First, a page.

Reflections on Lessons from Auschwitz

In 2014, I visited Auschwitz as a sixth-form student on the Lessons from Auschwitz Project. On 16th October 2019, I visited Auschwitz with students from the North East of the UK in my new role as a Project Coordinator for the Holocaust Educational Trust.

I kept my reflective diary from 2014 and it’s filled with my thoughts, questions and feelings. This time round, my pages are empty, and I feel more lost for words than ever. Since completing the Lessons from Auschwitz Project as a sixth form student, I have endeavoured to enhance my knowledge of the Holocaust. I have studied in Israel and in Hungary with the Holocaust Educational Trust, written an undergraduate dissertation on Holocaust memorials and completed a master’s thesis on Holocaust Education and the problem of living; where I explored the challenge of how we can go on living after our knowledge of the Holocaust. I’ve often attempted to assemble words and ideas so that they resemble some kind of meaning when discussing Auschwitz, but returning after all that learning has rendered me silent.

When I first visited as a student, my understanding of the Holocaust was limited. I followed my educator and walked around Auschwitz mostly silent of mind and voice, just trying to absorb the information, the sights, the atmosphere, as much of what remained as I could. Overwhelmed with information and emotions I was unable to articulate in any coherent or eloquent manner my experience of LFA. However, five years later my Holocaust education has moved on and I entered the gates of Auschwitz this time with a deeper narrative of the Holocaust and a darker ‘imagination’. The sites, sights, images, items and information was both oddly familiar and overwhelmingly alien.

The remnants of mass cruelty, of extreme suffering and murder may just be the framework of the events of history; however, the spaces between the barracks, the tracks, the rubble of crematoria seem to breathe with memories and an intense lingering absence. It overwhelms any semblance of comprehension and any emotion feels inadequate or misplaced. You reside in an abyss and all you can do is ask despairing questions.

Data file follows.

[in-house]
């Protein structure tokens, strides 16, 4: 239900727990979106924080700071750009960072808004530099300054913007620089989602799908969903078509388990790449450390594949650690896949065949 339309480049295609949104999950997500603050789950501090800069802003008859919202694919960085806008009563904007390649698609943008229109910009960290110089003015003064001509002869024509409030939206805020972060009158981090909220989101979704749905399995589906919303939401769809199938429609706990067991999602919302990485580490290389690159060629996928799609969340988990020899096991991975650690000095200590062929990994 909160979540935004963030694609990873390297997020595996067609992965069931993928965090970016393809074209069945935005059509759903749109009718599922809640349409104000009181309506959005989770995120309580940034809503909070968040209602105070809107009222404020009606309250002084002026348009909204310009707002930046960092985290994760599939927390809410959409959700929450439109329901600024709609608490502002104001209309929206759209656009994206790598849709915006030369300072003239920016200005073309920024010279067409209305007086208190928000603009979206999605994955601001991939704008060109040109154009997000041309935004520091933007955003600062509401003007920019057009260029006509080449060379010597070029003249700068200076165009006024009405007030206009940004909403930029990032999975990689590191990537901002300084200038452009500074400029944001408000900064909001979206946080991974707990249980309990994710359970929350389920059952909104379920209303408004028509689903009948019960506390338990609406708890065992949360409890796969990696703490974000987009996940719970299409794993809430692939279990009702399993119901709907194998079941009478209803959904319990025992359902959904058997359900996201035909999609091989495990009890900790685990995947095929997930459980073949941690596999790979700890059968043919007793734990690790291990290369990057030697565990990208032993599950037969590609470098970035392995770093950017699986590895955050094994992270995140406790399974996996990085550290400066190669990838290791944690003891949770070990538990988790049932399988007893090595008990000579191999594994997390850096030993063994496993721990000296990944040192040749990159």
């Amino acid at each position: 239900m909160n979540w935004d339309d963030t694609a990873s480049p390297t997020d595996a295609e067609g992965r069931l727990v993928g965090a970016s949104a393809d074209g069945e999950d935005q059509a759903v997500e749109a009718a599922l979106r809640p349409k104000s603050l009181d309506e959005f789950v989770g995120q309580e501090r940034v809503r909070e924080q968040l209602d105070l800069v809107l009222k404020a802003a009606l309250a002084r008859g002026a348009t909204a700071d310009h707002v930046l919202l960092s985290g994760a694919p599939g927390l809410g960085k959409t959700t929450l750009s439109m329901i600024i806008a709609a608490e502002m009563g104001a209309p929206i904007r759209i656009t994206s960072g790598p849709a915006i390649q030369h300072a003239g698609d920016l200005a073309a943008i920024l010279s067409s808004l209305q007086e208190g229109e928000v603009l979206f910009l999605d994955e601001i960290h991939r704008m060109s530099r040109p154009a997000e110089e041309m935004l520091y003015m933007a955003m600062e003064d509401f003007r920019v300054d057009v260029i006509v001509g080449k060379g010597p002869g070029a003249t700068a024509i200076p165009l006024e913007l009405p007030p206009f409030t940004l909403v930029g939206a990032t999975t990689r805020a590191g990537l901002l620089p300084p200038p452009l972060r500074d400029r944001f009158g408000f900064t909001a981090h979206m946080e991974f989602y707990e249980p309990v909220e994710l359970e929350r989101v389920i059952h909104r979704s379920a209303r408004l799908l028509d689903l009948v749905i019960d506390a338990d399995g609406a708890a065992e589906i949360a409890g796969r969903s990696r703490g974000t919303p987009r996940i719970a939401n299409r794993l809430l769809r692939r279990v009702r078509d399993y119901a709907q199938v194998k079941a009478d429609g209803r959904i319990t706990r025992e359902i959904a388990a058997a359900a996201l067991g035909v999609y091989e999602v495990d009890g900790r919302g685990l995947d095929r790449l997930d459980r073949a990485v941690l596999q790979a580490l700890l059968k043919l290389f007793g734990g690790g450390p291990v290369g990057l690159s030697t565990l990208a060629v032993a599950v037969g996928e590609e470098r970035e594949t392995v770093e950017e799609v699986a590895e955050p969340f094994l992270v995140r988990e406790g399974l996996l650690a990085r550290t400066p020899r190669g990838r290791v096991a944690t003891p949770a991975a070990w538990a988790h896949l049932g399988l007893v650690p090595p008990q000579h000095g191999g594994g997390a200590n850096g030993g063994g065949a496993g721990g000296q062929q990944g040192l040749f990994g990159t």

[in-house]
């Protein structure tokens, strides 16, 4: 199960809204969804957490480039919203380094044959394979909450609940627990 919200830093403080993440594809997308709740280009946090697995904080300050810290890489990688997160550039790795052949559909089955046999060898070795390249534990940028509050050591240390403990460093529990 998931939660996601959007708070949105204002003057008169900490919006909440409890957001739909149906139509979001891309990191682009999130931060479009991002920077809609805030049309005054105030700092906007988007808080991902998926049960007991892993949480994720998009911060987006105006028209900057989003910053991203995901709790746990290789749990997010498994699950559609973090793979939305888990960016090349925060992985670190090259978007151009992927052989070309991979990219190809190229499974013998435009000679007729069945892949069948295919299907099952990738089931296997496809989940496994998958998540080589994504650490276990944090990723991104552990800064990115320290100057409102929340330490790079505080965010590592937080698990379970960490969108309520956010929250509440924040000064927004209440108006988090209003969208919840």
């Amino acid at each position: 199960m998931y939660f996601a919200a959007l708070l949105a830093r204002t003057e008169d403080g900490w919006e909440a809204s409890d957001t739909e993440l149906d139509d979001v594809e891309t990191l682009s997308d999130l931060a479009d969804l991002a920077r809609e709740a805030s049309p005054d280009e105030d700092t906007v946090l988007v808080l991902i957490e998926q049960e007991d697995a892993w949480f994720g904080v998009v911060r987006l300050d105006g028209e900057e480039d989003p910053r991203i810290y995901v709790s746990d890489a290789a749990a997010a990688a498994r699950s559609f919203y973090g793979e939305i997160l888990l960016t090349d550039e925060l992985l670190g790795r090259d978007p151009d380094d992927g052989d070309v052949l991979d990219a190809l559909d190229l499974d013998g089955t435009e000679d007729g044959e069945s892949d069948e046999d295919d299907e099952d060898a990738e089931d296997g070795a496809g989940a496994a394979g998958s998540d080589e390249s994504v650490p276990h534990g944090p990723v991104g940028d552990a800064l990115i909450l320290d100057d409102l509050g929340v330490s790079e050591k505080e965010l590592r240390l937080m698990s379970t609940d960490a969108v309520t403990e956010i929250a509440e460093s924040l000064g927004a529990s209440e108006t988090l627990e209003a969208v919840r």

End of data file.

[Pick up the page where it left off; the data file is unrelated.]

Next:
As we walked through rooms filled with suitcases, shoes and human hair, our guide kept repeating that it is beyond human imagination. To try and reflect, make sense of and grapple with the history of the Holocaust, to walk through Auschwitz whether as a student visiting for the first time, an academic or educator is, I believe, to be suspended in this ‘beyond’. This chaotic, ineffable space of knowing but not knowing, understanding but not understanding. I have studied the Holocaust as a rupturing in the world and a void. The only way I can even begin to articulate how one feels after visiting Auschwitz and attempting to contemplate the Holocaust for any period of time, is as just this: a rupture. You’re neither at one extreme or the other, it is hard to define the perimeters of what you think you understand or your emotion. You’re just suspended, lost even, in this small space of the Holocaust.

In my postgraduate research on Holocaust education and Jewish philosophy, I attempted to meet Elie Wiesel’s demand of “you must teach us about living!” with a renewed commitment to and affirmation of life. Throughout the visit I started to feel the seeming futility of this endeavour, as the abuses on life became more and more potent.

However, this despondent thought was slowly transformed in a simple, yet beautifully powerful way. During the memorial service, Rabbi Marcus declared that the Holocaust was an attack on difference and that those who perished in the Holocaust were special, just as the students who were present, are special. This affirmation of the innate value and preciousness of life – a value that is permanent and indestructible – became adorned with a new profundity. The Book of Names that dwarfs us in Barrack 27, the photos that mesmerise us and linger in our thoughts, the voices of survivors; all alert us to the power of the name, the power of the face and the power of the voice. In learning with the human quality of those who suffered the Holocaust, the names, faces and voices combine to declare a naming of life. I am reminded of a reflection that was offered in the Holocaust Educational Trust’s appeal video from 2017; “70 years ago 6 million Jews were murdered. When does that stop being relevant?” What is so powerful about this question is that through abhorring the murder of 6 million Jewish individuals, there is an inherent recognition of the value of life that remains constant. Therefore, while visiting Auschwitz and studying the Holocaust is painful, overwhelming and difficult there is still essential space to reaffirm, uplift and protect the value of life. This is something that I would encourage all those who have participated on a Lessons from Auschwitz Project, and all those who will participate in the future, to do. Be committed to life, value it, uplift it, celebrate it and protect it.

Annabel Pattle

Annabel Pattle is one of the Trust's Lessons from Auschwitz Project Coordinators.